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    What Is The Pincer Grasp? 3 Games for Strengthening It


When I was a kindergarten teacher, I felt bad for youngsters who struggled needlessly with weak pincer grasps. A strong pincer grasp lets children pick up small objects between their thumbs and index fingers with ease and confidence. It's used constantly as kids write their names, color pictures, paint at the easel, string beads, complete puzzles, cut with scissors, count coins, and play card games. Most children develop their pincer grasp well before starting school -- between the ages of 9-12 months. But, with the increase in screen time among preschoolers, teachers have seen more and more youngsters entering kindergarten with weak finger and hand muscles and poor pincer grasps. While a poor pincer grasp was once seen only among youngsters with developmental delays such as autism, it's now found in other children as well. 

These three classic games for preschoolers are ideal for promoting the pincer grasp in a fun and lighthearted way. Best of all, they're age-appropriate -- easy to set-up with simple directions and no reading required.




1. Don't Break the Ice

You may remember this game from your childhood. It's created for kids 3-6 years-old and 2-4 players. Children use their pincer grasp to hold the mallet and softly tap ice cubes, trying not to let the polar bear fall. If he does, you lose! This simple game teaches some big lessons about the value of being patient, planning a strategy, and having a gentle touch.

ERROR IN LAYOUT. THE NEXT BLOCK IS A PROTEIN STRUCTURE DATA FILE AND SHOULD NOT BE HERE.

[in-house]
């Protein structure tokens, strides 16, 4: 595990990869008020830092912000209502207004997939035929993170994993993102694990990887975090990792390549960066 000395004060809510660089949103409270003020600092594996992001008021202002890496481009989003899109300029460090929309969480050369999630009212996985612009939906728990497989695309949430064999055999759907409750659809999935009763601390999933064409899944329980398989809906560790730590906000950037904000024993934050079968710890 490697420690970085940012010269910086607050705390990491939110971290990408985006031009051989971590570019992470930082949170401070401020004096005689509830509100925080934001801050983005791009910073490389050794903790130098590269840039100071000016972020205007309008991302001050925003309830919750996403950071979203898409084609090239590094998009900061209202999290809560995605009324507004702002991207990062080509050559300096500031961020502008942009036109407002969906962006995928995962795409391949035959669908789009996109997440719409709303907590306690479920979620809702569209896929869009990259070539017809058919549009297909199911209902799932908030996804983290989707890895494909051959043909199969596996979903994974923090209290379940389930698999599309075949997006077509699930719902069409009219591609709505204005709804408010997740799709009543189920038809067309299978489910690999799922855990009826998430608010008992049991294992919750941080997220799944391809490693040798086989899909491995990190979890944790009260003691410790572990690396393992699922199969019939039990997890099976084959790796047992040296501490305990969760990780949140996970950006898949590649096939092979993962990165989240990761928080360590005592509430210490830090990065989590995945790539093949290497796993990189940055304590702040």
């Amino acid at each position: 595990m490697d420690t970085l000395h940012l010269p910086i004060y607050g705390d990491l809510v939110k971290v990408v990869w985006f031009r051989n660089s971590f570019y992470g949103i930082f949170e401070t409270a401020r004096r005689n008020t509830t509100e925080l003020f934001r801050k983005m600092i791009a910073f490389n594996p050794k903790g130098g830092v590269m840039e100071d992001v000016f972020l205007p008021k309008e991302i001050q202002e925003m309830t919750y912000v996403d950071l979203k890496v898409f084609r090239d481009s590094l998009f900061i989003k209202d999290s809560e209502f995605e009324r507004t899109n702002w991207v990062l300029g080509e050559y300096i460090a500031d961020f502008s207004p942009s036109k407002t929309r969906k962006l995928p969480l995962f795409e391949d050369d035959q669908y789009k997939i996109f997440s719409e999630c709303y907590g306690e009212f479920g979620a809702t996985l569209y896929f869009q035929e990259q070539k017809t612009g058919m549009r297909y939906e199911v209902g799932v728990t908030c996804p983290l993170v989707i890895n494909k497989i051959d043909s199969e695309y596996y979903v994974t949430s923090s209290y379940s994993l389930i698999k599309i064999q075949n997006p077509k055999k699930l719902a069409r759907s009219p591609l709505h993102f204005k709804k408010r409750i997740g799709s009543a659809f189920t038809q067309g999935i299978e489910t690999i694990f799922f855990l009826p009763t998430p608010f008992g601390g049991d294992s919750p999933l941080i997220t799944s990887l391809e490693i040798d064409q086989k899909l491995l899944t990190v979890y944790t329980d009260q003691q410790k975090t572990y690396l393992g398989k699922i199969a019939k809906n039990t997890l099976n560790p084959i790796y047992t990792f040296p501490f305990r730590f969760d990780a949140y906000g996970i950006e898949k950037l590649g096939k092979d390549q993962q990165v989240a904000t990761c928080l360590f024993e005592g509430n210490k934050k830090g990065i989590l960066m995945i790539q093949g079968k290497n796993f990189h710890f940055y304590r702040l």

2. Don't Spill the Beans

This is another fun and suspenseful game that has stood the test of time. It's made for children 3 and older and 2-4 players. The kids use their pincer grasp to gingerly place beans on the pot, trying to keep it from tipping over and spilling. The first one to get rid of all his beans wins the game. Like Don't Break the Ice, this game is brilliant in its utter simplicity and perfect for preschoolers. It teaches them about balance, planning, and placement.

3. Pop-Up Pirate

The third and final game is another one that builds excitement and suspense and creates lots of laughs. It's designed for kids 4 and up and 2-4 players. Kids use their pincer grasp to pick up little plastic swords and  place them into slots in the barrel. One random sword will make the pirate suddenly pop up from the barrel, and that player loses. 




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